What does THAT mean?  Good Clinical Practice glossary series: Serious Adverse Events

Our last post in this series on the  62 Good Clinical Practice (GCP) glossary terms described three of the four categories of side effects in a clinical investigation: adverse events (AEs), unanticipated AEs, and adverse device/drug effects.  The last category of side effects in the glossary for us to explain here is the term, serious adverse events, or SAEs.


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FDA defines an SAE as an adverse event, which is any undesirable experience associated with a medical product in a patient, and which is serious enough that it may jeopardize the patient.  On the list of events considered serious enough to be an SAE are any untoward medical occurrences that:

  • Result in death,
  • Are life-threatening,
  • Require inpatient hospitalization or prolongation of existing hospitalization,
  • Result in persistent or significant disability or incapacity,
  • Cause a congenital anomaly or birth defect, or
  • Result in any medical or surgical intervention to prevent permanent impairment or damage.

If an event doesn’t fit into any of these categories, but is significant enough to jeopardize the patient, requires medical or surgical treatment, or is another important medical event, it should be considered an SAE and reported as such to the appropriate agencies.   SAEs should be reported at the hospital level to the Institutional Review Board (IRB) if the medical product is being used in an IRB-approved research protocol, any study sponsors,  hospital-specific patient safety boards, and as appropriate, FDA or other country-specific regulatory agencies.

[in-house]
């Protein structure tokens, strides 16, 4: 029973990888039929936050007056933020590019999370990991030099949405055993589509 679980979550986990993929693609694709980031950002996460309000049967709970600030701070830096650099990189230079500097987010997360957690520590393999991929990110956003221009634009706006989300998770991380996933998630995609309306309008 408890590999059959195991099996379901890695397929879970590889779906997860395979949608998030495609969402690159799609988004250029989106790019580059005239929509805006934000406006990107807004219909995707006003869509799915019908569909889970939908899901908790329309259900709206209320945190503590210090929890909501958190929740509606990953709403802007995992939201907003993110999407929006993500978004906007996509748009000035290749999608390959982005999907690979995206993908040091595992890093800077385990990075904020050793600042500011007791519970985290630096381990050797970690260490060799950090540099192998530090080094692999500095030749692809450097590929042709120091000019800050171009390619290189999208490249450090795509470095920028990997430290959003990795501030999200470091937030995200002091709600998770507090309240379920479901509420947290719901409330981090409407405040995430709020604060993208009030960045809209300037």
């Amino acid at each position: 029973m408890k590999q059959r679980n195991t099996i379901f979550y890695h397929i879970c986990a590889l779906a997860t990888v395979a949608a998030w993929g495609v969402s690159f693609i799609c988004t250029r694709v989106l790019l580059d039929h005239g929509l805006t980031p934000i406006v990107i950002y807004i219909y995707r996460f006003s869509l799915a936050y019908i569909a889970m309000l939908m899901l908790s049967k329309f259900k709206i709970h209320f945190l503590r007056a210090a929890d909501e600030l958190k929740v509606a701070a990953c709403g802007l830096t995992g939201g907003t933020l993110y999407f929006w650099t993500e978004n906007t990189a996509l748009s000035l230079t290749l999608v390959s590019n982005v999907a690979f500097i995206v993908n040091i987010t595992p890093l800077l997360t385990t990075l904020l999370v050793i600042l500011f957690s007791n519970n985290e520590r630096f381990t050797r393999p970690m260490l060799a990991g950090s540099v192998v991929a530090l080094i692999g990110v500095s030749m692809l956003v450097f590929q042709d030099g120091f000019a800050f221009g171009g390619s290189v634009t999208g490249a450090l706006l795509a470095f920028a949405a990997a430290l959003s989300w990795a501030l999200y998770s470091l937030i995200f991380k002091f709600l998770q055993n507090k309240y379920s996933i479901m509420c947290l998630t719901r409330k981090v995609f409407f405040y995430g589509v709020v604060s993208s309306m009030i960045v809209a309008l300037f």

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Any SAEs that occur in medical products approved for sale by the FDA also should be reported using MedWatch, which is the FDA’s program for voluntary reporting of adverse events.  Adverse event categories to report to MedWatch include prescription and over-the counter medicines, blood components or derivatives, human tissues and tissue-based products, medical devices, combination products, dietary supplements, infant formulas, medical foods, cosmetics, and foods and beverages.  Since 1993, the FDA has used this program to disseminate information about product safety to the medical community and to the public, including recalls and other safety alerts. You can learn more about medical product safety resources from MedWatch and FDA, here.

Thanks for tuning in to Hart Clinical Consultants’ glossary series!

Next time, we will look at the GCP glossary terms related to auditing.

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